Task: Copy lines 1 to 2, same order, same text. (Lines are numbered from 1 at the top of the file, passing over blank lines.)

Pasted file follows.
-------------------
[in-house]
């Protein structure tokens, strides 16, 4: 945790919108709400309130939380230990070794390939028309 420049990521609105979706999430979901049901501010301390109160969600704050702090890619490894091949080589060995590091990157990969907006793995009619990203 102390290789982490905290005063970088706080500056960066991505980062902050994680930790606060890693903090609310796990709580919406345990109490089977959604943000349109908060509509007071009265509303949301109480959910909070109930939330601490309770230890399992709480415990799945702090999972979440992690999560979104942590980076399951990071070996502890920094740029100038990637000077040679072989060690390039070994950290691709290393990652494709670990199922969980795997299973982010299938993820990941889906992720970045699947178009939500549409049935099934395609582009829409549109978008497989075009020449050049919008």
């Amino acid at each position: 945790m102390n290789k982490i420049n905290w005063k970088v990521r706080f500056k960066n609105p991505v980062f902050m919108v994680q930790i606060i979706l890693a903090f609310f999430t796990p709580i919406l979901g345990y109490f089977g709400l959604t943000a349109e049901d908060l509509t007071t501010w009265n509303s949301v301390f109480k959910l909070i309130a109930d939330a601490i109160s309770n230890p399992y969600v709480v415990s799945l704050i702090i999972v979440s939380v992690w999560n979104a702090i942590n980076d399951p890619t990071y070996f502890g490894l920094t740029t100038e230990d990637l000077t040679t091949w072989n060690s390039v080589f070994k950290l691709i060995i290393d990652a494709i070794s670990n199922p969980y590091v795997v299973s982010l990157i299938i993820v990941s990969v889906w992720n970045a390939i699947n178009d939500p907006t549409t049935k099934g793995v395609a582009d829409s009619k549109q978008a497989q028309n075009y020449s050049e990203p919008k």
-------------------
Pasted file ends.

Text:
[in-house]
């Protein structure tokens, strides 16, 4: 945790919108709400309130939380230990070794390939028309 420049990521609105979706999430979901049901501010301390109160969600704050702090890619490894091949080589060995590091990157990969907006793995009619990203 102390290789982490905290005063970088706080500056960066991505980062902050994680930790606060890693903090609310796990709580919406345990109490089977959604943000349109908060509509007071009265509303949301109480959910909070109930939330601490309770230890399992709480415990799945702090999972979440992690999560979104942590980076399951990071070996502890920094740029100038990637000077040679072989060690390039070994950290691709290393990652494709670990199922969980795997299973982010299938993820990941889906992720970045699947178009939500549409049935099934395609582009829409549109978008497989075009020449050049919008």